“Never begin a sentence with but.” So my college freshmen tell me. They also tell me that people in the Middle Ages thought the earth was flat (everybody knew it was round), that women in the Middle Ages were no better than cattle (they had more freedom than they would enjoy until the twentieth century), that people in the Middle Ages were morose and grim (they were boisterous partiers who loved color), that they were morbidly fascinated with demons (they portrayed demons as ridiculous stooges), and they were oppressed by their kings (most of the kings were weak).
Again I open my Bible at random: “But I say unto you, I will not drink henceforth of this fruit of the vine, until that day when I drink it new with you in my Father’s kingdom.” And again: “But woe unto you, Pharisees!” And again: “But I know him, for I am from him, and he hath sent me.” If it is good enough for Almighty God, it is good enough for a freshman, certainly.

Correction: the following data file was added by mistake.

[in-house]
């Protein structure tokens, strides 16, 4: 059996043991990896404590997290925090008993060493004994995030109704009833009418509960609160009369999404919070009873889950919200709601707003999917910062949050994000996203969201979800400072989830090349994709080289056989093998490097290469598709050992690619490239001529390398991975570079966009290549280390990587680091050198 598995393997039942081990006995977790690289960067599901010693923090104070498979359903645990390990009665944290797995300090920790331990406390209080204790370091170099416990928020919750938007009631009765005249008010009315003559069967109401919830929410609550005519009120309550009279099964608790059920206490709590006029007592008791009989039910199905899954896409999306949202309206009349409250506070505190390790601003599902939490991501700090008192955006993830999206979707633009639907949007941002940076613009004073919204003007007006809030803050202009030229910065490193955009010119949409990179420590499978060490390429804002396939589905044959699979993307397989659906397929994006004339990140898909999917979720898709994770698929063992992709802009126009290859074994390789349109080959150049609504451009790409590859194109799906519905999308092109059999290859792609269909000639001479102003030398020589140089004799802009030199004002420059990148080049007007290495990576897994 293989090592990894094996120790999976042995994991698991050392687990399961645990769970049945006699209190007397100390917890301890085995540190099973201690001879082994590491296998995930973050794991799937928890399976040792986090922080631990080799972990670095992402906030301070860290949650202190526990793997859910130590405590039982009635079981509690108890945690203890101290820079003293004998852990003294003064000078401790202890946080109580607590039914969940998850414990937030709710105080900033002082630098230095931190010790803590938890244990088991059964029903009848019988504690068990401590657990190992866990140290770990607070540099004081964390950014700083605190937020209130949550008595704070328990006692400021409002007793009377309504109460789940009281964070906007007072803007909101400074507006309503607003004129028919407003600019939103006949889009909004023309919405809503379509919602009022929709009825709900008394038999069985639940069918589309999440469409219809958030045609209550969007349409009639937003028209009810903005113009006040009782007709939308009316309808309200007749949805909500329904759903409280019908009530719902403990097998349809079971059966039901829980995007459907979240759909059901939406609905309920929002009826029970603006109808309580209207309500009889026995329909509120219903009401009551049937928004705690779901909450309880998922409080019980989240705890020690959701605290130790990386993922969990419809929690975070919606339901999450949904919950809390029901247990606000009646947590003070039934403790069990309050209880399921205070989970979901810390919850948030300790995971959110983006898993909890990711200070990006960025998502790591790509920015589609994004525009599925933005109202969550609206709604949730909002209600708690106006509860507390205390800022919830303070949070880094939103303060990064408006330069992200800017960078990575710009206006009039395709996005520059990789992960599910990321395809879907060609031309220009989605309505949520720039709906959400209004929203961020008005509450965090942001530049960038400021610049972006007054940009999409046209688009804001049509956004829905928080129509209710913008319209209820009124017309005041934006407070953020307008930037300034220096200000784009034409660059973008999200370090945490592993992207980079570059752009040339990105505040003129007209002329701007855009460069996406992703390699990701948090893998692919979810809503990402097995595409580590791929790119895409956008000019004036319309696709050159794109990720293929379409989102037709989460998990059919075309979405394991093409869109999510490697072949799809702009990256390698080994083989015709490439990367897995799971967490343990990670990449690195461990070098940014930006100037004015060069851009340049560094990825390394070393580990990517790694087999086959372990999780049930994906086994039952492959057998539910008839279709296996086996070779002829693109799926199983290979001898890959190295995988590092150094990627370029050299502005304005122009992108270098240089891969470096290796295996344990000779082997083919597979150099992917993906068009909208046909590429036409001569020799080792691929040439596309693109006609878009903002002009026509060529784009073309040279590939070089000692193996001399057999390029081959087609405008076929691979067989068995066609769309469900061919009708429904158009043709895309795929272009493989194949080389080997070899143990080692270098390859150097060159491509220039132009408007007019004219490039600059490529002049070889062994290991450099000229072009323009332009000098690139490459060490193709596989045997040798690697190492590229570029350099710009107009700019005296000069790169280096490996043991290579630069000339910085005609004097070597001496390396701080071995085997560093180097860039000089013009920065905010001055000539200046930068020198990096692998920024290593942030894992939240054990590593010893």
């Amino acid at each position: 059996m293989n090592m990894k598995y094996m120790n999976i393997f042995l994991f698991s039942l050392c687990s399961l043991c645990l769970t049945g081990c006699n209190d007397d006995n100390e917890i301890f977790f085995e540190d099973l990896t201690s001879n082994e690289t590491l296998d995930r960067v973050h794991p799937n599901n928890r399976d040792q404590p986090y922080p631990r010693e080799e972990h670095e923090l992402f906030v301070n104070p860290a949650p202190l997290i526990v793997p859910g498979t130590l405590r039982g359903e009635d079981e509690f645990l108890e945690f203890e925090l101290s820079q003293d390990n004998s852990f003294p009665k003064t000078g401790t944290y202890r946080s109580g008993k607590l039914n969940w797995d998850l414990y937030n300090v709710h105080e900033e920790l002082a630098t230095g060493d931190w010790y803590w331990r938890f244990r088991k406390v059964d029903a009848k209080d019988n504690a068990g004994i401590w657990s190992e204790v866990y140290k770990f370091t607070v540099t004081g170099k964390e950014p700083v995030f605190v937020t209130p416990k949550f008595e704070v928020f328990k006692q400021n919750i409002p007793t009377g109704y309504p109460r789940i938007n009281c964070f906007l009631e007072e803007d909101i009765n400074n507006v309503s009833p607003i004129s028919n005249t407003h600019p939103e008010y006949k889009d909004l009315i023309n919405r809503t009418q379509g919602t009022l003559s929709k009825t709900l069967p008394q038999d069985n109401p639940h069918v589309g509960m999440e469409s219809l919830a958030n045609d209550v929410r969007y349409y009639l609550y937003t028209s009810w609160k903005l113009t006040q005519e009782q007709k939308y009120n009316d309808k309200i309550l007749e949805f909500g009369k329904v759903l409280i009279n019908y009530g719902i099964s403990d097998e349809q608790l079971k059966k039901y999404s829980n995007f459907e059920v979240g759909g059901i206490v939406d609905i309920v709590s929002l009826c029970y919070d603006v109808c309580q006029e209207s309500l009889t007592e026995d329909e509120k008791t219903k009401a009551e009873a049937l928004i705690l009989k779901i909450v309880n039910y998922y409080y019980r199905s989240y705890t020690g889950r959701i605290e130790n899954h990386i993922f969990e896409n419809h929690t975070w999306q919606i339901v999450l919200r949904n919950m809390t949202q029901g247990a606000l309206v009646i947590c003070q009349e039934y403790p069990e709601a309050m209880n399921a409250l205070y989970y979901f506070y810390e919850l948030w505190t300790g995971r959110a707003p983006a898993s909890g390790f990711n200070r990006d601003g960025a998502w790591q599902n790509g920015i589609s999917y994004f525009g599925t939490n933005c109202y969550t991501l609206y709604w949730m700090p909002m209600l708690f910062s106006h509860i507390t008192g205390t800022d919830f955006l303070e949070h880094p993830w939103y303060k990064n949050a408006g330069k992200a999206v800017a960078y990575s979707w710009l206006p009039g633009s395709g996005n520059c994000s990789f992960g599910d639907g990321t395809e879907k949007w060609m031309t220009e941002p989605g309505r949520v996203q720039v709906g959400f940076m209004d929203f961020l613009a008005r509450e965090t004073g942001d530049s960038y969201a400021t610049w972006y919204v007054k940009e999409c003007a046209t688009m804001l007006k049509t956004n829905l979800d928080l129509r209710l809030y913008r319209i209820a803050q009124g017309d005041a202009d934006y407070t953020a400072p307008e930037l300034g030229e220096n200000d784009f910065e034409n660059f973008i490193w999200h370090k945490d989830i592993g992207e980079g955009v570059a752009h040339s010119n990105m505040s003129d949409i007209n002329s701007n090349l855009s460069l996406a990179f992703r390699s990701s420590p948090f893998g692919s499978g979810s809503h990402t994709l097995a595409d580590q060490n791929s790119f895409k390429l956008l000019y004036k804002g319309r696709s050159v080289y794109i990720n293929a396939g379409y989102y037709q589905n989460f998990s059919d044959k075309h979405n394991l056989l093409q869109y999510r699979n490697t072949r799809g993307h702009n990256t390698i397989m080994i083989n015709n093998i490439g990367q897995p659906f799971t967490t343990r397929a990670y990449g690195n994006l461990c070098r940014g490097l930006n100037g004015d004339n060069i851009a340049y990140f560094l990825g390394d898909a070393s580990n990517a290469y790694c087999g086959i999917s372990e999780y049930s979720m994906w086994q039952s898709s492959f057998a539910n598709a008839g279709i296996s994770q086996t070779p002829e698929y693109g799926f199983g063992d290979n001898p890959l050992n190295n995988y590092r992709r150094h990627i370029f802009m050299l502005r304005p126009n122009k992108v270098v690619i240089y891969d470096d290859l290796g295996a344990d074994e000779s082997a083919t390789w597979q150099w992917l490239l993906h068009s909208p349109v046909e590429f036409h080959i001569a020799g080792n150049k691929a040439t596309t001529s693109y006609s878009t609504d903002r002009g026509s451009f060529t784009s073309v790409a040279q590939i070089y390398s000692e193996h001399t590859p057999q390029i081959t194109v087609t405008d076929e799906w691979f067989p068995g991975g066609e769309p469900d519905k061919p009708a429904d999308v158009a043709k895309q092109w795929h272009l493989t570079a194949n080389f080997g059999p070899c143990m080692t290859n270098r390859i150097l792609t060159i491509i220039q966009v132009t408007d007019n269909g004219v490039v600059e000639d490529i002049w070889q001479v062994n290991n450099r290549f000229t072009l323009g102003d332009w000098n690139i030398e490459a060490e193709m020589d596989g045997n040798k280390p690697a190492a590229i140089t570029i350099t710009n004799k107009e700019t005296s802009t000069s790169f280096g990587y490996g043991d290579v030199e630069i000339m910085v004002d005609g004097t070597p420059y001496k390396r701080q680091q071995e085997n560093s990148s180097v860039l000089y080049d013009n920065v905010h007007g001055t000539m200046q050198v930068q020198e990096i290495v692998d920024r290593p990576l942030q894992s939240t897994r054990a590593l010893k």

There never was such a rule in English grammar. Nor was there ever such a rule in classical Greek, or in Latin. It is the quick and natural way to begin an adversative sentence, one that shifts direction from the previous, or contradicts it, or backs away. Unless you have a particular reason for preferring the slower comma, however, comma, not only may you begin a sentence with but: you really should do it. I tell my students this all the time. But they are slow to turn from their old ways, the reprobates.